The music of the United States reflects the country's pluri-ethnic population through a diverse array of styles. It is a mixture of music influenced by West African, Irish, Scottish and mainland European cultures among others. The country's most internationally renowned genres are jazz, blues, country, bluegrass, rock, rhythm and blues, soul, ragtime, hip hop, barbershop, pop, experimental, techno, house, dance, boogaloo, and salsa. The United States has the world's largest music market with a total retail value of 4,898.3 million dollars in 2014, and its music is heard around the world. Since the beginning of the 20th century, some forms of American popular music have gained a near global audience.
Elektra Records is an American major record label owned by Warner Music Group, founded in 1950 by Jac Holzman and Paul Rickolt. It played an important role in the development of contemporary folk music and rock music between the 1950s and 1970s. In 2004, it was consolidated into WMG's Atlantic Records Group. After five years of dormancy, the label was revived as an imprint of Atlantic in 2009. As of October 2018, Elektra was detached from the Atlantic Records umbrella and reorganized into Elektra Music Group, once again operating as an independently-managed frontline label of Warner Music.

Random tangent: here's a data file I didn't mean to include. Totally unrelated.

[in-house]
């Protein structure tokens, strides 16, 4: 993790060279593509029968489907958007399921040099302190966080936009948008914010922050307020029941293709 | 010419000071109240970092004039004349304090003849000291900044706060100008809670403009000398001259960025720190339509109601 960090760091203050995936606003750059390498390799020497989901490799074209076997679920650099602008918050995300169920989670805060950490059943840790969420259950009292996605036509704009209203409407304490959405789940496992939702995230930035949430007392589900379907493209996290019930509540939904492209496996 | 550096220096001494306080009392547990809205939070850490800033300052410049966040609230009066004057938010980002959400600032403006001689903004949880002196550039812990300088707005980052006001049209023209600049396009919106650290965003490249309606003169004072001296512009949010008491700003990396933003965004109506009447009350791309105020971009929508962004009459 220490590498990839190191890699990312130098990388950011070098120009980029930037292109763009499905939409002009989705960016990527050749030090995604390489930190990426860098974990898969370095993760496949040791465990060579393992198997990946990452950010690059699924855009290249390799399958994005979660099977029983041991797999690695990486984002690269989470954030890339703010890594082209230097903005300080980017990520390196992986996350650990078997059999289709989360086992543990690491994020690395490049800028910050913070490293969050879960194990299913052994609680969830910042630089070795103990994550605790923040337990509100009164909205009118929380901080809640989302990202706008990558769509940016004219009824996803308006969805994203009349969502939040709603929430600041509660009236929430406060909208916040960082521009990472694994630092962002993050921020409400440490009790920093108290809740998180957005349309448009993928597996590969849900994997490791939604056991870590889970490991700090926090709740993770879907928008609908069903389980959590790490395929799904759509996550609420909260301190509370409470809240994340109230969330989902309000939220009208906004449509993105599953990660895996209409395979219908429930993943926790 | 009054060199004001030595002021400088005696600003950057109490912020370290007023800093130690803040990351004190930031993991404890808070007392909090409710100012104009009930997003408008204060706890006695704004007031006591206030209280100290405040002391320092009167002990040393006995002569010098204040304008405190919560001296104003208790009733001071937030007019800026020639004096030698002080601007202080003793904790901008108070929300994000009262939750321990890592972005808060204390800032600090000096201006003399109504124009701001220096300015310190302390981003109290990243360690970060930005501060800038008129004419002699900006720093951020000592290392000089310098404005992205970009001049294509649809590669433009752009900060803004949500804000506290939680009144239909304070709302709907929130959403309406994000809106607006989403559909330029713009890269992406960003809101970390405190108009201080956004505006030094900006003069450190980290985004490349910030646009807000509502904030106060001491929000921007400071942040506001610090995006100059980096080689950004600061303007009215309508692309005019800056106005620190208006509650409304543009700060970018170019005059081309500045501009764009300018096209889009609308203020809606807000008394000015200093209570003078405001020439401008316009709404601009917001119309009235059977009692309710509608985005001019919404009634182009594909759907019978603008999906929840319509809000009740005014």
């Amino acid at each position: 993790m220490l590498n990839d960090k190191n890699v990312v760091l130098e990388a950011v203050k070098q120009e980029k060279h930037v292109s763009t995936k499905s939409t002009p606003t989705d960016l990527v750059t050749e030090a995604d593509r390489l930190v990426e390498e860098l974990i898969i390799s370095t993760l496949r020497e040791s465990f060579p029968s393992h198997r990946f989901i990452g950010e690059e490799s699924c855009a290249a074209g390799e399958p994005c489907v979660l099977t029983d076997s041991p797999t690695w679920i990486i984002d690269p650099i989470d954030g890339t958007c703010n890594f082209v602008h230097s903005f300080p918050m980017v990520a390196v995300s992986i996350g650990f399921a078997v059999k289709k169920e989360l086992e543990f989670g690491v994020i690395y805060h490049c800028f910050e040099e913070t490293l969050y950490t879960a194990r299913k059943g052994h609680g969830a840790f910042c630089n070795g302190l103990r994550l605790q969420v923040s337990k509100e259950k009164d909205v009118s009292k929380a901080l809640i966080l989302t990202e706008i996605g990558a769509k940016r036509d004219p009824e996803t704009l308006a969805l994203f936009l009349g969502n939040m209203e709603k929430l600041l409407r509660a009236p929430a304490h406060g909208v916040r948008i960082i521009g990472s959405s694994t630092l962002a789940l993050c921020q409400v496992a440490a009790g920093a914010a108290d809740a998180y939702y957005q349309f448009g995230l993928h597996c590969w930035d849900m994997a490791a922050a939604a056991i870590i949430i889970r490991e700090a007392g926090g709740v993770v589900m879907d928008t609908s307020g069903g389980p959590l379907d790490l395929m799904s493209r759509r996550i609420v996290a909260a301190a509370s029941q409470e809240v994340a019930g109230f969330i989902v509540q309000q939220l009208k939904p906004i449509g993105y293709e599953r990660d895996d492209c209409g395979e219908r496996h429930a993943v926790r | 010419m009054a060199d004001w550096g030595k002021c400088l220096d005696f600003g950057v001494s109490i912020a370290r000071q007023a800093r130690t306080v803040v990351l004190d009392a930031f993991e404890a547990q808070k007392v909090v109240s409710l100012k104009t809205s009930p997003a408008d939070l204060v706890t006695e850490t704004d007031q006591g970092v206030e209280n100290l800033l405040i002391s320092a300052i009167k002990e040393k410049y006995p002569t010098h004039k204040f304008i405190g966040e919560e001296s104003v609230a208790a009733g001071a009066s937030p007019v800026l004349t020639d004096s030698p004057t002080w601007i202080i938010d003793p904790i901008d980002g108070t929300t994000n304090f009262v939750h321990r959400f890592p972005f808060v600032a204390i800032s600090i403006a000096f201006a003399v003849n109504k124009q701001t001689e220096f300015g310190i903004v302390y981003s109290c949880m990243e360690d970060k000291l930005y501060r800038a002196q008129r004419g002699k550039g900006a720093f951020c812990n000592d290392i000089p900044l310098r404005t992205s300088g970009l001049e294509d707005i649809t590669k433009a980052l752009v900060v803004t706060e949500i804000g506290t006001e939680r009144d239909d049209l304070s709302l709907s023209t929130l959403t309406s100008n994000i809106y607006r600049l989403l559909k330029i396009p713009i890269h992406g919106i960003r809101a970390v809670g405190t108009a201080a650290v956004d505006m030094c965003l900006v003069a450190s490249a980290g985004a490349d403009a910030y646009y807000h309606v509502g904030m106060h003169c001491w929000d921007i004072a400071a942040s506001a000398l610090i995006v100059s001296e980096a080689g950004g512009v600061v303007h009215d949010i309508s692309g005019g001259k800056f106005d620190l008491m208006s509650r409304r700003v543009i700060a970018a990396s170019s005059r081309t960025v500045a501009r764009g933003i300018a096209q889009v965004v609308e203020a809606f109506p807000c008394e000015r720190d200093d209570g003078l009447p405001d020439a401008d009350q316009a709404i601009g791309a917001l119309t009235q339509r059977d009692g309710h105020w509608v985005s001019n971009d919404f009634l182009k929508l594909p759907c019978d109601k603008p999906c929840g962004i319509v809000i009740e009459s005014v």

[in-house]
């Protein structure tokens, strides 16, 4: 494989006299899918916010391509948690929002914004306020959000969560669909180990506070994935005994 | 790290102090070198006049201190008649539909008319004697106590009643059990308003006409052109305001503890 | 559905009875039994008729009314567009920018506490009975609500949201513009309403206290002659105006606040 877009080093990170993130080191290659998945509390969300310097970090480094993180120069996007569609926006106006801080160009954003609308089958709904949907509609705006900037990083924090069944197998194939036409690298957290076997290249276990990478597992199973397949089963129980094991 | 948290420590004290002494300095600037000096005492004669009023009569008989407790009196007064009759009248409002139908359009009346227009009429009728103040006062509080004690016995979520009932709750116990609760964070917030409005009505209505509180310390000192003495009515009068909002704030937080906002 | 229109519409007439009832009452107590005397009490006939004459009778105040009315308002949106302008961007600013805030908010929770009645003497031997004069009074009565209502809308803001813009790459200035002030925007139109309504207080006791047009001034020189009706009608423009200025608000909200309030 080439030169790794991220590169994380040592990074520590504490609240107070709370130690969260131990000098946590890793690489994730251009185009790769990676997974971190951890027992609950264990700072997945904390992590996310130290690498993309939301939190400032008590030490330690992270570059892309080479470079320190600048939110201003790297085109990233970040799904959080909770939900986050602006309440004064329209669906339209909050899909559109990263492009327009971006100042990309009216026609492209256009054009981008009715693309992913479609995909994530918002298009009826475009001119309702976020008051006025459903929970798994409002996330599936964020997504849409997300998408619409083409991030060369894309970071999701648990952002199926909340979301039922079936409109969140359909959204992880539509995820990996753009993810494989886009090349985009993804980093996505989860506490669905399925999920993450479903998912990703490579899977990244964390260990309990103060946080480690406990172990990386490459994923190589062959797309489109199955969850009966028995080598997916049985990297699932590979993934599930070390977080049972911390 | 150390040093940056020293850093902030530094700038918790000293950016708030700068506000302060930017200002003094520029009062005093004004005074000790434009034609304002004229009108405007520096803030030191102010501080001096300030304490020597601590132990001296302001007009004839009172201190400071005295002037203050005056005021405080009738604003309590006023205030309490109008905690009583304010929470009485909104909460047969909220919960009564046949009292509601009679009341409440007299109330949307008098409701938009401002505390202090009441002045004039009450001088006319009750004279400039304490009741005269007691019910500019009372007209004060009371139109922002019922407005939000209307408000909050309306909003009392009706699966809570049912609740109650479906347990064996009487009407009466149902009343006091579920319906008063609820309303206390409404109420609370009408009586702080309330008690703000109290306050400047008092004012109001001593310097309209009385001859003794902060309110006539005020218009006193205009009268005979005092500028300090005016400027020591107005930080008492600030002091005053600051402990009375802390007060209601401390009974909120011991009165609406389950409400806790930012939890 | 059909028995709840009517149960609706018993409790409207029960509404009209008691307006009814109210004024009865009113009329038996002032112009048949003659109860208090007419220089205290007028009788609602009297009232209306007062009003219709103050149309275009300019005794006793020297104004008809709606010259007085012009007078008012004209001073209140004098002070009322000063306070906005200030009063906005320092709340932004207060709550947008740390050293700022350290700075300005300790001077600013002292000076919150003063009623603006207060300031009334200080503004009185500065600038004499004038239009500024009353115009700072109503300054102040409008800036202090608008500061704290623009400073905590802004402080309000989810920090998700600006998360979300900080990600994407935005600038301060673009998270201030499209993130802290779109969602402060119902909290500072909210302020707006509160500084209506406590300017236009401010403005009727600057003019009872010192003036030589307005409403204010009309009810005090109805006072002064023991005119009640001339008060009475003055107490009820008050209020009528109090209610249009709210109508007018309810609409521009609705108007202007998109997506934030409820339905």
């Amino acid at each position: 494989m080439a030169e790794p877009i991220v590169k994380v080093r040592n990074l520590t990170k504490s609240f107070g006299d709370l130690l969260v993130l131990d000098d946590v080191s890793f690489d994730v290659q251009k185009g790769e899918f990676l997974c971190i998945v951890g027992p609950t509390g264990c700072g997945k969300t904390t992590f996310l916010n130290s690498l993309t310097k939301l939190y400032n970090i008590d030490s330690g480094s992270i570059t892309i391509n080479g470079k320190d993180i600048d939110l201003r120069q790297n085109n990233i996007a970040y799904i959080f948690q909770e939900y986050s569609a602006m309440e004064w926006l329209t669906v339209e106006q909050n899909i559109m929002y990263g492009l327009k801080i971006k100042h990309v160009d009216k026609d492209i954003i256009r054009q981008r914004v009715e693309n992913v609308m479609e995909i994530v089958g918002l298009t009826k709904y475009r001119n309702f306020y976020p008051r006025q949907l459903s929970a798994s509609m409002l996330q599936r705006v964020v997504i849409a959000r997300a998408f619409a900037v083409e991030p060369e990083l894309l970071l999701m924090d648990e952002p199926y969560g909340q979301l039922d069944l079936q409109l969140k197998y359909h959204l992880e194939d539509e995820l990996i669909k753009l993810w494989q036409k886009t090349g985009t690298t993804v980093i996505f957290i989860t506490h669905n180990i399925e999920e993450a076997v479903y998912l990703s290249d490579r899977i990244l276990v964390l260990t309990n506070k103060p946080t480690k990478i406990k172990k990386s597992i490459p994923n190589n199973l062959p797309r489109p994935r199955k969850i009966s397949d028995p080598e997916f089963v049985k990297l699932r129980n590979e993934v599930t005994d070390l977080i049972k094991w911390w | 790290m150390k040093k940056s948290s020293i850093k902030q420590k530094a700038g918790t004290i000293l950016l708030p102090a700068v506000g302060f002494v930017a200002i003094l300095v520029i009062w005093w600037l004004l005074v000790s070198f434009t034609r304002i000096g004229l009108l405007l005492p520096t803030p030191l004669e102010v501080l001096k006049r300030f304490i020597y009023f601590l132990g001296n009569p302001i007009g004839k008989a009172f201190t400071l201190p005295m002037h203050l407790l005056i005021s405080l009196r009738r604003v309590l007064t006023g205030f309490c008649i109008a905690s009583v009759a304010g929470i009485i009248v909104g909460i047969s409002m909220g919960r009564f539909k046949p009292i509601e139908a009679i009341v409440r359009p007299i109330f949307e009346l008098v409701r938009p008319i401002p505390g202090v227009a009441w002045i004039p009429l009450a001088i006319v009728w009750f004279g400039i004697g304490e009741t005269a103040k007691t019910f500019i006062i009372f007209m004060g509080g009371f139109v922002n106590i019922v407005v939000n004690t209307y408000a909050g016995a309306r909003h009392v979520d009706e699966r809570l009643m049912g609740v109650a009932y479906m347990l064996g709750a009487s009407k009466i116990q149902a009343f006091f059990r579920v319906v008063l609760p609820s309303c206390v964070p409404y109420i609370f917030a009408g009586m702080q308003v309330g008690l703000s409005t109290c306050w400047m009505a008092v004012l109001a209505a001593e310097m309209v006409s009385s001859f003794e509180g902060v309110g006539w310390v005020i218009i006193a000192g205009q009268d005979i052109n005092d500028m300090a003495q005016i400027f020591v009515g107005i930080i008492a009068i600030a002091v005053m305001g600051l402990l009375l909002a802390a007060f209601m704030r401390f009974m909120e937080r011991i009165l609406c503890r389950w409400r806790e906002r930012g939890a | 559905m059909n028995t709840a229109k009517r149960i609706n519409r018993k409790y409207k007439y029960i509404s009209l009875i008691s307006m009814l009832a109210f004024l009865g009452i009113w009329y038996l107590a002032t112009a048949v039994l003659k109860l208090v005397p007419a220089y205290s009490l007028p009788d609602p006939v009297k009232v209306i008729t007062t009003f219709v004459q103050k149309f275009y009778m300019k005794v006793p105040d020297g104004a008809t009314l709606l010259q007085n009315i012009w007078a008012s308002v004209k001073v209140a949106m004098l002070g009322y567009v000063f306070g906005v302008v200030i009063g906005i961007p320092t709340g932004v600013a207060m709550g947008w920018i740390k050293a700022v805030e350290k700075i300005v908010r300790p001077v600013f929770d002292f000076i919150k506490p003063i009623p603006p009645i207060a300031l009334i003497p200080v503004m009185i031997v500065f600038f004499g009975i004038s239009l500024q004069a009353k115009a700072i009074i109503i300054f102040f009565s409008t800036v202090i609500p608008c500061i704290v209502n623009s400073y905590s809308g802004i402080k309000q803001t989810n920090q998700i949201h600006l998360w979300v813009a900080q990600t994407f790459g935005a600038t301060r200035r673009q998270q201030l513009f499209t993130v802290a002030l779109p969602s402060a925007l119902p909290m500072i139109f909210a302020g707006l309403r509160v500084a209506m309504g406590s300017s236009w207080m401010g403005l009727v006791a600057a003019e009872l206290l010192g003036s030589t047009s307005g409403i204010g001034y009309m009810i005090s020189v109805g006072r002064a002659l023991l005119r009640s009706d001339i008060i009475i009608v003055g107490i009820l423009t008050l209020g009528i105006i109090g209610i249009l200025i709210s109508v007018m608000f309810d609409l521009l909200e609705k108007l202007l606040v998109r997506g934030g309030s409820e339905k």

Kill 'Em All is the debut studio album by the American heavy metal band Metallica, released on July 25, 1983, by the independent record label Megaforce Records. Kill 'Em All is regarded as a groundbreaking album for thrash metal because of its precise musicianship, which fuses new wave of British heavy metal riffs with hardcore punk tempos. The album's musical approach and lyrics were markedly different from rock's mainstream of the early 1980s and inspired a number of bands who followed in similar manner. The album did not enter the Billboard 200 until 1986, when it peaked at number 155, following Metallica's commercial success with its third studio album Master of Puppets; the 1988 Elektra reissue peaked at number 120. Kill 'Em All was critically praised at the time of its release and in retrospect, and was placed on a few publications' best album lists. It was certified 3× Platinum by the Recording Industry Association of America (RIAA) in 1999 for shipping three million copies in the United States. The album generated two singles, "Whiplash" and "Jump in the Fire".